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One step beyond the decisive moment

Posted by Gaétan Charbonneau on November 17, 2010

Le Boulingrin, Montreal, Quebec, Canada. All rights reserved, Gaétan Charbonneau ©
I was looking at this image recently, and I went along thinking about the decisive moment, the concept elaborated by Henri-Cartier Bresson, a pioneer in the history of photography, one of the greatest photographer of our time.
This notion is embedded with a number of interesting nuances. The first thing that comes to my mind is the fact that there is a very fine line between the decisive moment and what I would call the expected moment. If one stand on a street corner with a well composed visual background and wait for an interesting silhouette, perfectly profiled to fit a predetermined space, does this stand for a decisive moment, or does it become more of a expected moment?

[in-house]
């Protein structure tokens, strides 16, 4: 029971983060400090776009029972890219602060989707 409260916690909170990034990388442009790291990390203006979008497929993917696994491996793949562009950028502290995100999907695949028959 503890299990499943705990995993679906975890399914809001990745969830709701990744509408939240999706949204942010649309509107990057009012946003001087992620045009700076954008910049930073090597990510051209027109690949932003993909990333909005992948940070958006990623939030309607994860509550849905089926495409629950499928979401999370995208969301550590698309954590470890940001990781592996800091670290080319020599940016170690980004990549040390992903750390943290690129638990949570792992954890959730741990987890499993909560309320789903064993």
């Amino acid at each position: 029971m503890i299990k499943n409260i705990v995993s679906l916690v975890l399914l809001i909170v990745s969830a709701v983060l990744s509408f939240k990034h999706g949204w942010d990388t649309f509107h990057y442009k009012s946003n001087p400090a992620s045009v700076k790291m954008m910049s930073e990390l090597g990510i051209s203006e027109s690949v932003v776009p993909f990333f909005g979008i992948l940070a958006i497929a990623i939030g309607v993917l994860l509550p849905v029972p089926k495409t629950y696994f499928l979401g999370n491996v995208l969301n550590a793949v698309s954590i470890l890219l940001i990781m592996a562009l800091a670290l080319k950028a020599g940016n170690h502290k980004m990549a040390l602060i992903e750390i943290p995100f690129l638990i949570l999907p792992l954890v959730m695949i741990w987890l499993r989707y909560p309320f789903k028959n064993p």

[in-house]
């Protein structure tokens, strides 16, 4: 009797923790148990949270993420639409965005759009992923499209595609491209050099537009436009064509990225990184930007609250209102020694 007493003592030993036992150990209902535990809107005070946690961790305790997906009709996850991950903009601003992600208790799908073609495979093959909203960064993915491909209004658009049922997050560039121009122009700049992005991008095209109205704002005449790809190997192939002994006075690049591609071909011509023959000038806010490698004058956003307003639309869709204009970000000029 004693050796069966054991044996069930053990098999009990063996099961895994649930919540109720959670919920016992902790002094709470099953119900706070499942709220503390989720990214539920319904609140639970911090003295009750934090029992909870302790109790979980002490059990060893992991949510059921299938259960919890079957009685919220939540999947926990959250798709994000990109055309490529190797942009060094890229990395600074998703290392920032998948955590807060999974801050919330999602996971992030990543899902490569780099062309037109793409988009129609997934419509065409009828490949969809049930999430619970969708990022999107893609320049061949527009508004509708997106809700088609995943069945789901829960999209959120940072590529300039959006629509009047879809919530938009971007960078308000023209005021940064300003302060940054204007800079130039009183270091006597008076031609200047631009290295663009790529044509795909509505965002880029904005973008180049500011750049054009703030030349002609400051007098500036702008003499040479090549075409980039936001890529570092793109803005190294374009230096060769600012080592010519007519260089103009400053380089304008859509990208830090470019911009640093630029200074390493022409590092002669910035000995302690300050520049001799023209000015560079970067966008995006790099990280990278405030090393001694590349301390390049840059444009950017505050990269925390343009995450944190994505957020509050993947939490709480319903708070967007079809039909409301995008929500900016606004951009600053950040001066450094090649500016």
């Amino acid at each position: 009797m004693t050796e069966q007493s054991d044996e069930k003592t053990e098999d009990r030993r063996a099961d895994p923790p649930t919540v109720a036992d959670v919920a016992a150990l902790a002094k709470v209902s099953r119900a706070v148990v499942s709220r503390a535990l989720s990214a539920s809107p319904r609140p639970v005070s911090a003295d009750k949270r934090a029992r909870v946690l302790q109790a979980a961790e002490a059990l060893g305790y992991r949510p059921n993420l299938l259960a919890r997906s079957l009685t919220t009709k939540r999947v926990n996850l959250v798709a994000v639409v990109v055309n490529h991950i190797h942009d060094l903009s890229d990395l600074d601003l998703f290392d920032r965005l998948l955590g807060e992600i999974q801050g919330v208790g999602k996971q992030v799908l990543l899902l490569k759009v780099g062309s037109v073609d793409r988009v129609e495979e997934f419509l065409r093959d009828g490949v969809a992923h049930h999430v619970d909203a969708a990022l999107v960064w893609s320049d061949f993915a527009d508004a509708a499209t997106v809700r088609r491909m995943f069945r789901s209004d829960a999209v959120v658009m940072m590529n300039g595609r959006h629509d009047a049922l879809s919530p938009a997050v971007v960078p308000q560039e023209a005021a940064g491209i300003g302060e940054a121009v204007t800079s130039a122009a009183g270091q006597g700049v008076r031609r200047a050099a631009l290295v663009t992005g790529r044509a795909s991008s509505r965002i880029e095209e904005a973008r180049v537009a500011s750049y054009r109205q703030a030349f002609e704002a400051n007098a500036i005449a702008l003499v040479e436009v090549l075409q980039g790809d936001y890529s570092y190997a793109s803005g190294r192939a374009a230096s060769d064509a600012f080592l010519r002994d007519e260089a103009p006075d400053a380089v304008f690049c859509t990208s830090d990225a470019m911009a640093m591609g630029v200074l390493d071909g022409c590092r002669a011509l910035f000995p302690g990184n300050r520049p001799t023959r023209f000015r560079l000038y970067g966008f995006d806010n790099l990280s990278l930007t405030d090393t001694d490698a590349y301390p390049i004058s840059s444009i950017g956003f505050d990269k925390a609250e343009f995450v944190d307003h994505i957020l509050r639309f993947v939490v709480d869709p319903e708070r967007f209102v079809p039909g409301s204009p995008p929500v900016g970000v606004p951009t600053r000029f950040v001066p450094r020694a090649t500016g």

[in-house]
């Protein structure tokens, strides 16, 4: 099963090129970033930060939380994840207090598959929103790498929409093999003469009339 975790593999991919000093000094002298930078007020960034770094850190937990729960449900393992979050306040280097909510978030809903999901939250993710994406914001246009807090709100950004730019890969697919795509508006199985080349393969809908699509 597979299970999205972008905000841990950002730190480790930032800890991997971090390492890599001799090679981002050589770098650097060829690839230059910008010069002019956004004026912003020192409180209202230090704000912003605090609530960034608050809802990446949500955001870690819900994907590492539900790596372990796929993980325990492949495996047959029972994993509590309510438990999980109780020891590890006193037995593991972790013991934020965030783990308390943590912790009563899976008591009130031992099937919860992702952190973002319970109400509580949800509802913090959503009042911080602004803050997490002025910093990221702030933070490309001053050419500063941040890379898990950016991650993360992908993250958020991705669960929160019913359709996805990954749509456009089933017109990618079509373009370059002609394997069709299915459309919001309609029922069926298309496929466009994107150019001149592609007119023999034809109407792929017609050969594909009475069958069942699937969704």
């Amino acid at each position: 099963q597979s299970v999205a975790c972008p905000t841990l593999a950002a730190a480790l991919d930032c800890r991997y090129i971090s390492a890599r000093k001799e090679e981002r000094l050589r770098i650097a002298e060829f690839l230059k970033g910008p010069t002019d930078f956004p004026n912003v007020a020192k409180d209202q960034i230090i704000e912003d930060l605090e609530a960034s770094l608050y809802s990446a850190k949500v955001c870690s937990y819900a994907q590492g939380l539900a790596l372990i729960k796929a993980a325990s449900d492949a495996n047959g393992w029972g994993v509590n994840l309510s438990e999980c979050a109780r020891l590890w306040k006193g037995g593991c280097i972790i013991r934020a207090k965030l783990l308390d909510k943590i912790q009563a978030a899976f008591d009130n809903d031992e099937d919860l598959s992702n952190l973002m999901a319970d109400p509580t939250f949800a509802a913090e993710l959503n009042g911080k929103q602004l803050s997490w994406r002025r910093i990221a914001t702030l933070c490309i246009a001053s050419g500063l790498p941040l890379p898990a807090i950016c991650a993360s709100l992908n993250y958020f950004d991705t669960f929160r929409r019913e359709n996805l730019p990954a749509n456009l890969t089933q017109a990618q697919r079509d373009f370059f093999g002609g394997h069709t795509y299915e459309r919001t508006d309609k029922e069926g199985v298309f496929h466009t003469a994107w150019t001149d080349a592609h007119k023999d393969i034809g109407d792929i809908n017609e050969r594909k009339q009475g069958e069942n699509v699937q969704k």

The idea of the decisive moment has been explored long and large, and could be ready to morph into higher grounds. For the sake of clarity, how can we describe a more precise notion of the decisive moment, while remaining faithful to the initial principle that something can never happen twice in the exact same way? How about the unexpected moment? Something that would distinguish planned imagery disguised as being something related to the decisive moment. Of course there is nothing wrong with that, what’s unclear is tagging a concept for something else, stretching the definition just a bit too far to remain true to the principle.
So, from now on, let’s reach for this ever elusive unexpected moment, just like this great image that went so  fast in front of my eyes, and that I missed last weekend…
Adios all!

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